Armchair Deep Learning Enthusiast: Object Detection Tips #1

Recently I’ve been using the Tensorflow Object Detection API. Much of my approach follows material provided on, this API allows us to perform. Rather than rehash that material, I just wanted to give a few pointers that I found helpful.

  • Don’t limit yourself to the ImageNet Large Scale Visual Recognition (ILSVRC) dataset. This dataset is credited with helping really juice up the state of the art in image recognition, however there are some serious problems for armchair DL enthusiasts like myself
    1. It isn’t easy to get the actual images for training. You have to petition to have access to the dataset, and your email must not look “common”. Uh-huh – so what are your options? Sure, you can get links to the images on the imagenet website and download them yourself Sure you could get the bounding boxes – but how do you match them up with the images you manually downloaded. I don’t want any of this – I just want the easy button; download it and use it. Well – the closest thing you’ll get to that is to grab the images from academic torrents: but even that doesn’t feel satisying – if imagenet is about moving the state of the art forward, and assuming i even had the capability o do so, they sure aren’t making it easy for me to do that!
    2. It seems outdated. The object detection dataset hasnt changed since 2012. That is probably good for stability but the total image size (~1M images) no longer seems big. Peoples hairstyles, clothing, etc. are all changing – time for an update!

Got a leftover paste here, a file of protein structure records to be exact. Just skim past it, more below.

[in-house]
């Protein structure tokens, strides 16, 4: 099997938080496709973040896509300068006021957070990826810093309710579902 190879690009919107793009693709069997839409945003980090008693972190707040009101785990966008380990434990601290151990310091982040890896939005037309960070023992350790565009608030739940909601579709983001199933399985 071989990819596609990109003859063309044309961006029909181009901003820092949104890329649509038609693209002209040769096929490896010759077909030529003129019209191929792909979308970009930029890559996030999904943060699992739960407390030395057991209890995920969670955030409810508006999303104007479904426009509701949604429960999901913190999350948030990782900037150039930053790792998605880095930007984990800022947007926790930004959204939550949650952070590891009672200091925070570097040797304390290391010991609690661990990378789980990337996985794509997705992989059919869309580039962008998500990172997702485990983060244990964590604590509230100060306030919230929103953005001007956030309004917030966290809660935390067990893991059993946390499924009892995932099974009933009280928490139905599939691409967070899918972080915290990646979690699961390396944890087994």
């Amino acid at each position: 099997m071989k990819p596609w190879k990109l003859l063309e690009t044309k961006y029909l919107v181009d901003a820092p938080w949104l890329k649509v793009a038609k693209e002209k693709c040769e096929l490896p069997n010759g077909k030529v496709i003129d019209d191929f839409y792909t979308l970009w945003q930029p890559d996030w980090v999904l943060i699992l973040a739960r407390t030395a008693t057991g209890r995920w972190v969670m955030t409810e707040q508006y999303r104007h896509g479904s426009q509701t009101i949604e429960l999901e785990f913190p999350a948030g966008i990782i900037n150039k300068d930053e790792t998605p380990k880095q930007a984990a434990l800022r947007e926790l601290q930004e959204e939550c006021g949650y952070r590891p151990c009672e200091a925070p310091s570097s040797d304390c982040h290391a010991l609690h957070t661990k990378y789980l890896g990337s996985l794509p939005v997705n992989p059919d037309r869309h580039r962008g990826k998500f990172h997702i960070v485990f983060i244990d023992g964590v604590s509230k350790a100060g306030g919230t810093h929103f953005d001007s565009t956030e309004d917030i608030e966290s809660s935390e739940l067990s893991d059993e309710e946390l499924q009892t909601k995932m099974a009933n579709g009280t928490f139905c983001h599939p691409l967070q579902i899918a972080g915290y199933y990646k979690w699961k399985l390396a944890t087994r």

3. Oh, that’s right – there is no official “person” synset inside the ILSVRC image set! So don’t worry about those out of date hair styles or clothes!
    4. There are better datasets out there. Bottom line – people are moving to other data sets and you should too.
      1. Open Images being one of the best
      2. Oh, and you can download subsets of this easily using a tool like
  • The TFOD flow is easy to follow – provided you use the right tensorflow version.
    • You TFOD is not compatible with tensorflow 2.0. You have to use the 1.x series.
    • I am using anaconda to download tensorflow-gpu version 1.15.0. To do this type “conda install tensorflow-gpu=1.15.0” (inside an activated anaconda instance)
    • You then grab the TFOD library, as per the website
  • Make sure you actually feed TFOD data, else you get weird hanging-like behavior.
    • At some point i found that tensorflow was crashing because a bounding box was outside the image.
    • In the process of fixing tht i introduced a bug that caused zero records to be sent to tensorflow
    • When i then ran a training loop I saw tensorflow progress as usual until it reported it had loaded libcublas: “Successfully opened dynamic library”
    • I thought this was a tensorflow issue, and even found a github issue for it Successfully opened dynamic library′ – however this was all a red herring. It was NOT because of tensorflow, it was just because my bounding box fix had eliminated all bounding boxes. Once i fixed that alll was well
  • Make sure you provide enough discriminatory data. E.g. if you want to find squirrels, don’t just train on the squirrel set, otherwise your detector will think almost anything that looks like an object is a squirrel. Add in a few other data sets and you will find that squirrels are squirrels and everything else is hit or miss.

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